(b) An attempt by any school district employee to encourage or coerce a child to withhold information from the child's parent is grounds for discipline under Section 21.104, 21.156, or 21.211, as applicable.

Added by Acts 1995, 74th Leg., ch. 260, Sec. 1, eff. May 30, 1995.

Sec. 26.0081. RIGHT TO INFORMATION CONCERNING SPECIAL EDUCATION AND EDUCATION OF STUDENTS WITH LEARNING DIFFICULTIES. (a) The agency shall produce and provide to school districts sufficient copies of a comprehensive, easily understood document that explains the process by which an individualized education program is developed for a student in a special education program and the rights and responsibilities of a parent concerning the process. The document must include information a parent needs to effectively participate in an admission, review, and dismissal committee meeting for the parent's child.

(b) The agency will ensure that each school district provides the document required under this section to the parent as provided by 20 U.S.C. Section 1415(b):

(1) as soon as practicable after a child is referred to determine the child's eligibility for admission into the district's special education program, but at least five school days before the date of the initial meeting of the admission, review, and dismissal committee; and

(2) at any other time on reasonable request of the child's parent.

(c) The agency shall produce and provide to school districts a written explanation of the options and requirements for providing assistance to students who have learning difficulties or who need or may need special education. The explanation must state that a parent is entitled at any time to request an evaluation of the parent's child for special education services under Section 29.004. Each school year, each district shall provide the written explanation to a parent of each district student by including the explanation in the student handbook or by another means.

Added by Acts 1999, 76th Leg., ch. 616, Sec. 1, eff. Sept. 1, 1999. Amended by Acts 2003, 78th Leg., ch. 539, Sec. 1, 2, eff. Sept. 1, 2003.

Sec. 26.0082. SUPPLEMENTAL EDUCATIONAL SERVICES. (a) In this section, "rigorous research" means research that includes:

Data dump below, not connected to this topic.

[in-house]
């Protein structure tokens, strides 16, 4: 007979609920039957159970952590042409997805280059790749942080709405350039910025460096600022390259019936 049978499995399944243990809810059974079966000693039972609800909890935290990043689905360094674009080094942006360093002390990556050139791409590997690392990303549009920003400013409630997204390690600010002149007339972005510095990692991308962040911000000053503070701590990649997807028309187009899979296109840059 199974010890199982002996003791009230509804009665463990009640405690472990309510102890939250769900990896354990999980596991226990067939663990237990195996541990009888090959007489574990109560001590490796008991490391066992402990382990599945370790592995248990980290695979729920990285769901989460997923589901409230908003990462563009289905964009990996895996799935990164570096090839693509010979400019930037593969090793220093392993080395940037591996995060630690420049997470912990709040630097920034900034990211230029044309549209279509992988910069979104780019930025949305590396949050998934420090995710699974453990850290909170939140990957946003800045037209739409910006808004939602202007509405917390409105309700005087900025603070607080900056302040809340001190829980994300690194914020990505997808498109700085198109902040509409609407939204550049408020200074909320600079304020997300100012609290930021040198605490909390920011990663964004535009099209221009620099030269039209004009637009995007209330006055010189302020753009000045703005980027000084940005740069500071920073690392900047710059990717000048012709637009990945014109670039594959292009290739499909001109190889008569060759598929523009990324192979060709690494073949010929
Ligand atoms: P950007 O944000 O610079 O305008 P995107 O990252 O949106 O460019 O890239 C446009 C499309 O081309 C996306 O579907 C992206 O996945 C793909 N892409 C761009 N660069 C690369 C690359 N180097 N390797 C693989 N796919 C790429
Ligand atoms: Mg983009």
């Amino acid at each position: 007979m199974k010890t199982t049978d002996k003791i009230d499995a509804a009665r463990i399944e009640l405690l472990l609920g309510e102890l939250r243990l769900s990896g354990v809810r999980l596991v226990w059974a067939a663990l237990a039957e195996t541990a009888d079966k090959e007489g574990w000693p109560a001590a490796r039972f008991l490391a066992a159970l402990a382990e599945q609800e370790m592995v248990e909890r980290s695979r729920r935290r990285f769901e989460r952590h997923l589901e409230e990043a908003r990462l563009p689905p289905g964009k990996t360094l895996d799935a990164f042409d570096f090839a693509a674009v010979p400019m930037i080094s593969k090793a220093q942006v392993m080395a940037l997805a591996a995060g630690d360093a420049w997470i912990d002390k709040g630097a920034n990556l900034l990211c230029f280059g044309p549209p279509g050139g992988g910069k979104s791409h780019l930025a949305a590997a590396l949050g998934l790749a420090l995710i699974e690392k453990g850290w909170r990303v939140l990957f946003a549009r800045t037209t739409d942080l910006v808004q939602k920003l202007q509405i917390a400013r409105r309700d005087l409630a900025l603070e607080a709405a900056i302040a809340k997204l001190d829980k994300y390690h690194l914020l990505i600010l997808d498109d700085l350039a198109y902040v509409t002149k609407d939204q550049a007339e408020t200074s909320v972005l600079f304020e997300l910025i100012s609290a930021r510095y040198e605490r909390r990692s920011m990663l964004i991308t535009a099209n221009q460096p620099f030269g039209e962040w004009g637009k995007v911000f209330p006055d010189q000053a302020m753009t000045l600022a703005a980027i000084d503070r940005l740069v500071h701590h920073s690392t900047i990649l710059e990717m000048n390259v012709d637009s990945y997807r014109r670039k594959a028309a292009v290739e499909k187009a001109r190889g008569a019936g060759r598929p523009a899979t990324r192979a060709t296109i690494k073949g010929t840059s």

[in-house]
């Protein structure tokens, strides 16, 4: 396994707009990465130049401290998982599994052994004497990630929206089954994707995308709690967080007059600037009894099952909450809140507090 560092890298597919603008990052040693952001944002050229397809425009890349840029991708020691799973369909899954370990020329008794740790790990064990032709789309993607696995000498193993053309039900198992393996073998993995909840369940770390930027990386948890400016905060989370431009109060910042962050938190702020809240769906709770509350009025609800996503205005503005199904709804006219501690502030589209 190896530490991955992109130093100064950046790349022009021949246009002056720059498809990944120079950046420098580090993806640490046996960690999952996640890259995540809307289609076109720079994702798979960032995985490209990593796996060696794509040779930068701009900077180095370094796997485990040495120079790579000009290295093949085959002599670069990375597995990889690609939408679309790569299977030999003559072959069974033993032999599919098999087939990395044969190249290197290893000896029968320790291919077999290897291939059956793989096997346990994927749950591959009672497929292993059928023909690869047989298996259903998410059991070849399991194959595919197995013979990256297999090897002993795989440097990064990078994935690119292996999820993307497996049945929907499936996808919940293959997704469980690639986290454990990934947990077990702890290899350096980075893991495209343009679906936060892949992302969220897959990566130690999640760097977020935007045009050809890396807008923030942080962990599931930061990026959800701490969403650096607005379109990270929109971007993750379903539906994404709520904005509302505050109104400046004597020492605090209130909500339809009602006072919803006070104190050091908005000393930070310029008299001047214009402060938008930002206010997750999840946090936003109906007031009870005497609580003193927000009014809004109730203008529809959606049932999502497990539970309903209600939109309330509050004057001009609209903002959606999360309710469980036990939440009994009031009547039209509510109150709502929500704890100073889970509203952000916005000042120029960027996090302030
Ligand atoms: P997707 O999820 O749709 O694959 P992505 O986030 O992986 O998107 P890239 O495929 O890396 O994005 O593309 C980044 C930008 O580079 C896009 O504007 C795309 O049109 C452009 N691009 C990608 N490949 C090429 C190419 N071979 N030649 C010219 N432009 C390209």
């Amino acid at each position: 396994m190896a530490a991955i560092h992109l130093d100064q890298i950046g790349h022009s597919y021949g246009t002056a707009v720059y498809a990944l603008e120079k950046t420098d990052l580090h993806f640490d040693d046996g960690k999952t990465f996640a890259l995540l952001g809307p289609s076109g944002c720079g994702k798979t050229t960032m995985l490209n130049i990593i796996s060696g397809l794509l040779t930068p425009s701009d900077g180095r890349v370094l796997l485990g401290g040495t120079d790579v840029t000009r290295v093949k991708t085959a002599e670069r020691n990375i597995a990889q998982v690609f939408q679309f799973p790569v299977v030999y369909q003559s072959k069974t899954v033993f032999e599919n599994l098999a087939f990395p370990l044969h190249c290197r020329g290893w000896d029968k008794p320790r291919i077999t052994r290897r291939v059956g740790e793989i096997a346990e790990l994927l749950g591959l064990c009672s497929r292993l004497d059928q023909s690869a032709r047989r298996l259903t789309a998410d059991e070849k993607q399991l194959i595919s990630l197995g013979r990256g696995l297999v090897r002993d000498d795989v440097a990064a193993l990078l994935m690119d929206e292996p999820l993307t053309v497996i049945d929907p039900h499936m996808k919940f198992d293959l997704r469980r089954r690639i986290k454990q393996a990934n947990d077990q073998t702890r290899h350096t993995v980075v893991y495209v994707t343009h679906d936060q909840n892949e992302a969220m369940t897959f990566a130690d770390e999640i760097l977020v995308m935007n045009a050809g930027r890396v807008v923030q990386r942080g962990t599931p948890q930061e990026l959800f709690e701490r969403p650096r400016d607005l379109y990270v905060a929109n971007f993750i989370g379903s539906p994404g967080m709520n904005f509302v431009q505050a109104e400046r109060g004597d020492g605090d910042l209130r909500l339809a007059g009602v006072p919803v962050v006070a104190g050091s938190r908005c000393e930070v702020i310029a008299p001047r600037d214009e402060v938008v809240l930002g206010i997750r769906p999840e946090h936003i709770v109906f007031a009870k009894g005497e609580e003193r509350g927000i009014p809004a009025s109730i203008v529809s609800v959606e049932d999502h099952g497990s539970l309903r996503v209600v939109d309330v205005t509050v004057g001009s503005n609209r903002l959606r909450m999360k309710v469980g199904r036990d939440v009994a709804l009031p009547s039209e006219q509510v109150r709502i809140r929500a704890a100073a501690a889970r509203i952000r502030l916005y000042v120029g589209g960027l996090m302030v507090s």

(1) a study design that employs either a randomized controlled trial or a quasi-experimental design;

(2) an adequate measure of outcomes; and

(3) reliable and valid results.

(b) As part of the annual notice a school district provides to parents under 20 U.S.C. Section 6316(e)(2)(A) concerning supplemental educational services, the district shall include information provided to the district by the agency that:

(1) identifies characteristics of supplemental educational services that, based on rigorous research, have been demonstrated to be more likely to foster improvement in student academic performance, including information concerning the minimum number of hours of tutoring necessary for improved performance; and

(2) sorts, for each subject for which supplemental educational services are provided, supplemental educational services providers serving district students according to the provider's level of effectiveness in improving student performance in the applicable subject area.

(c) The agency shall develop and the commissioner by rule shall establish a process for approving and revoking approval for a supplemental educational services provider. The process must allow the agency to use any publicly available information from any published source in determining whether to approve an entity as a provider, except that the agency may not use information that is self-published or published by a provider for marketing purposes.

(d) The agency shall maintain a publicly available list of approved providers. In accordance with standards established by commissioner rule, the agency shall promptly investigate a complaint against an approved provider and promptly remove from the list of approved providers a provider for which agency approval has been revoked.

(e) Not later than the fifth business day after the date on which the agency removes a provider from the list of approved providers, the agency shall send notice of the removal to each appropriate school district. The district shall provide notice of the removal to parents of appropriate students.

(f) A supplemental educational services provider for which agency approval has been revoked because the agency determines that the provider has engaged in fraudulent activity is permanently prohibited from acting as a provider in this state.